I realize that my contention that the consequences of goal-fulfillment being the proper goal of morality directly lead to behaviors that mirror the current understanding of moral behavior are, as yet, unproven but wish to stop here to receive feedback as to whether the argument is solid so far.

I’m going to modify them very slightly:

1.  Human beings seek to maximize something I choose to call “goal-fulfillment”.  They can choose to pursue goals ranging from experiencing pleasure to saving the world (i.e. “well-being” or “utility” or “happiness” or “flourishing” or something else can all be subsumed under goal fulfillment).  The amount of goal-fulfillment in a single person is a function of what actually occurs vs. what they wanted and how badly they wanted it.

2.  If you know what a person wanted, how badly they wanted it, and the current reality, you have an empirical measurement of current goal-fulfillment.  Similarly, the total amount of goal-fulfillment is the same function over all goal-seeking entities.  The job of morality is to derive conditions in the world under which it is maximized.

These modifications; however, provide answers to all three of his arguments:

1.  There is no single definition of well-being – but there is a single definition of goal-fulfillment.

2. It’s not self-evident that maximizing well-being, however defined, is the proper goal of morality – If the consequences of the assumption (that the proper goal of morality is to maximize fulfillment of all goals) leads to behaviors that mirror the current understanding of moral behavior, then it should be self-evident that maximizing fulfillment of all goals is the proper goal of morality.

3. There’s no simple way to aggregate well-being over different individuals.  Actually, there are numerous relatively simple methods of aggregating goal-fulfillment over different individuals.  The problem is that there is no common consensus on which of the simple methods is “morally” correct.  It turns out, however, that again this can be answered by following through the consequences of the assumption above.  So let’s get to it.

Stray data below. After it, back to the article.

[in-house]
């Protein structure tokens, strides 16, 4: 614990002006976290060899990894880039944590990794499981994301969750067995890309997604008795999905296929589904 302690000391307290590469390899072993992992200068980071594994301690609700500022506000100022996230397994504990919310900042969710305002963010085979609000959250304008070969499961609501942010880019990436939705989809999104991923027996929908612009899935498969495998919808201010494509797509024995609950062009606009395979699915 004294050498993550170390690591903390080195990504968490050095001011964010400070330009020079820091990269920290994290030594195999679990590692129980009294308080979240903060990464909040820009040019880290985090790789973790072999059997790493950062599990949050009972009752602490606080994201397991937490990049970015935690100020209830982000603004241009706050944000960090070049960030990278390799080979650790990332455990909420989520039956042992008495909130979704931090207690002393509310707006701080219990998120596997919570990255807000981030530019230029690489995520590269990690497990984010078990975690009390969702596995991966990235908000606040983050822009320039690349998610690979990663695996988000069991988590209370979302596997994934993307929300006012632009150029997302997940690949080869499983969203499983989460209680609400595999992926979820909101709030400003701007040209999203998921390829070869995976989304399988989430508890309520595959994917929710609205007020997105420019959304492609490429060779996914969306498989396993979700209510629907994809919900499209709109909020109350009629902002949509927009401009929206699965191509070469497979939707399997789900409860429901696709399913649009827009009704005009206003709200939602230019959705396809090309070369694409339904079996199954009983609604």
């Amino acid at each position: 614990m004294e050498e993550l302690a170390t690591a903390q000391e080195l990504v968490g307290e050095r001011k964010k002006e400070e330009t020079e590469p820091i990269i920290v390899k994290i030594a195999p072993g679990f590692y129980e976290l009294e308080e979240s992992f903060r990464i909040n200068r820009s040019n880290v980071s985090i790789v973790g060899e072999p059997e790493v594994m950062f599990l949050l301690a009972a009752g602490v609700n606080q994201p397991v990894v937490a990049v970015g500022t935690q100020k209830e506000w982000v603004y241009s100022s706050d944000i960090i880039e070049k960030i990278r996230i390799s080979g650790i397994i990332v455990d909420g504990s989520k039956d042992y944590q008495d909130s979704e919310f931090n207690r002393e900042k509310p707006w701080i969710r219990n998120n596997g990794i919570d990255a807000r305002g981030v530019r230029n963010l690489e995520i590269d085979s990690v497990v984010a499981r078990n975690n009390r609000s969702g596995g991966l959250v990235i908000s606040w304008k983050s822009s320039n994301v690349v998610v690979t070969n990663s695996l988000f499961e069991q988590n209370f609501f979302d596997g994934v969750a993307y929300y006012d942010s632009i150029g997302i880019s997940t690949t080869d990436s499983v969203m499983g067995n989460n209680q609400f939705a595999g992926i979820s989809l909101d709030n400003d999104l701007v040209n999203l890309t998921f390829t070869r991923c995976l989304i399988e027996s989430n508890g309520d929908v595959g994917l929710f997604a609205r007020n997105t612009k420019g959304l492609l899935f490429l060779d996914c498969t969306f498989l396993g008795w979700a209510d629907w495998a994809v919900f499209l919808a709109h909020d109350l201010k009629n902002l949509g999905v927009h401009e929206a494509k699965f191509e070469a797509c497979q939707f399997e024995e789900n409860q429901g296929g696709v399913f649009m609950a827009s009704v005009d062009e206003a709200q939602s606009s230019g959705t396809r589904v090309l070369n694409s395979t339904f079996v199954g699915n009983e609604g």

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Responses

  1. This is preference utilitarianism – and sorry, it’s not at all obvious that that’s the “proper” goal of morality.

    I think it would be closer to say that the proper goal of morality is to get us to act in a way that is likely to avoid disaster. Morality sets some contraints on how we act that are not too burdensome for creatures like us – and thus unacceptable to us and impractical to enforce – but which make it likely that we’ll get along without too many disasters occurring if we follow them. E.g., we compete with each other in all sorts of ways, but within contraints that also allow us to live in peace and cooperate.

    But that’s still an approximation. I actually doubt that there’s a single goal or anything that we can call a “proper” goal. There are just various goals that we can ascribe. Fortunately, we are enough alike that we might end up with rough agreement about what we want from a moral system (e.g. that it is more likely to avert disasters than create them). If we have that sort of rough agreement on what we want, we might also be able to get some data on what sort of moral system is most likely to deliver it.

  2. [...] Utilitarianism” vs. “Preference Utilitarianism” Russell Blackford has helpfully commented that he believes my position to be preference [...]

  3. [...] Science of Morality, Part II: Universal Subgoals In Part I, I made the claim that “It is self-evident that maximizing goal-fulfillment is the proper [...]